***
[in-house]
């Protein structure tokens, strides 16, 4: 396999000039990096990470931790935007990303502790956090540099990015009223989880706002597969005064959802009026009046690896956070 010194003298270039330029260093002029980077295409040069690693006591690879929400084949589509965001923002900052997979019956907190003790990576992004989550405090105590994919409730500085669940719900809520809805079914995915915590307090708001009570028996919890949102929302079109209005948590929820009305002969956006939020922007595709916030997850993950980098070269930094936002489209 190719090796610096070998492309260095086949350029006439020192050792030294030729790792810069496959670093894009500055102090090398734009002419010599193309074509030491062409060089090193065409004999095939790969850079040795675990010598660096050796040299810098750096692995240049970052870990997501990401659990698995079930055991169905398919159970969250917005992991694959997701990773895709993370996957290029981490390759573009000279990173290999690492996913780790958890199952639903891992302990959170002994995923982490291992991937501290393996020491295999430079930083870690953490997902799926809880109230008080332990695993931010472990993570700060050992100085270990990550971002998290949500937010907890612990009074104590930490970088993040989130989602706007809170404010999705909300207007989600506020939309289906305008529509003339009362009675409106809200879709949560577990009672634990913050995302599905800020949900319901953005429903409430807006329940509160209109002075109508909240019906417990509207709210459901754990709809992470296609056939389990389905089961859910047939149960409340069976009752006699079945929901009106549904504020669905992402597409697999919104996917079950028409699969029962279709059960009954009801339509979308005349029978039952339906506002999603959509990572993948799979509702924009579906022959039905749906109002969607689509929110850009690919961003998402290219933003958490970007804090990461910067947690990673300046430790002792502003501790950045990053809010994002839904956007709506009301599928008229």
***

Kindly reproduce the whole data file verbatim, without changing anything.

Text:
[in-house]
């Protein structure tokens, strides 16, 4: 396999000039990096990470931790935007990303502790956090540099990015009223989880706002597969005064959802009026009046690896956070 010194003298270039330029260093002029980077295409040069690693006591690879929400084949589509965001923002900052997979019956907190003790990576992004989550405090105590994919409730500085669940719900809520809805079914995915915590307090708001009570028996919890949102929302079109209005948590929820009305002969956006939020922007595709916030997850993950980098070269930094936002489209 190719090796610096070998492309260095086949350029006439020192050792030294030729790792810069496959670093894009500055102090090398734009002419010599193309074509030491062409060089090193065409004999095939790969850079040795675990010598660096050796040299810098750096692995240049970052870990997501990401659990698995079930055991169905398919159970969250917005992991694959997701990773895709993370996957290029981490390759573009000279990173290999690492996913780790958890199952639903891992302990959170002994995923982490291992991937501290393996020491295999430079930083870690953490997902799926809880109230008080332990695993931010472990993570700060050992100085270990990550971002998290949500937010907890612990009074104590930490970088993040989130989602706007809170404010999705909300207007989600506020939309289906305008529509003339009362009675409106809200879709949560577990009672634990913050995302599905800020949900319901953005429903409430807006329940509160209109002075109508909240019906417990509207709210459901754990709809992470296609056939389990389905089961859910047939149960409340069976009752006699079945929901009106549904504020669905992402597409697999919104996917079950028409699969029962279709059960009954009801339509979308005349029978039952339906506002999603959509990572993948799979509702924009579906022959039905749906109002969607689509929110850009690919961003998402290219933003958490970007804090990461910067947690990673300046430790002792502003501790950045990053809010994002839904956007709506009301599928008229």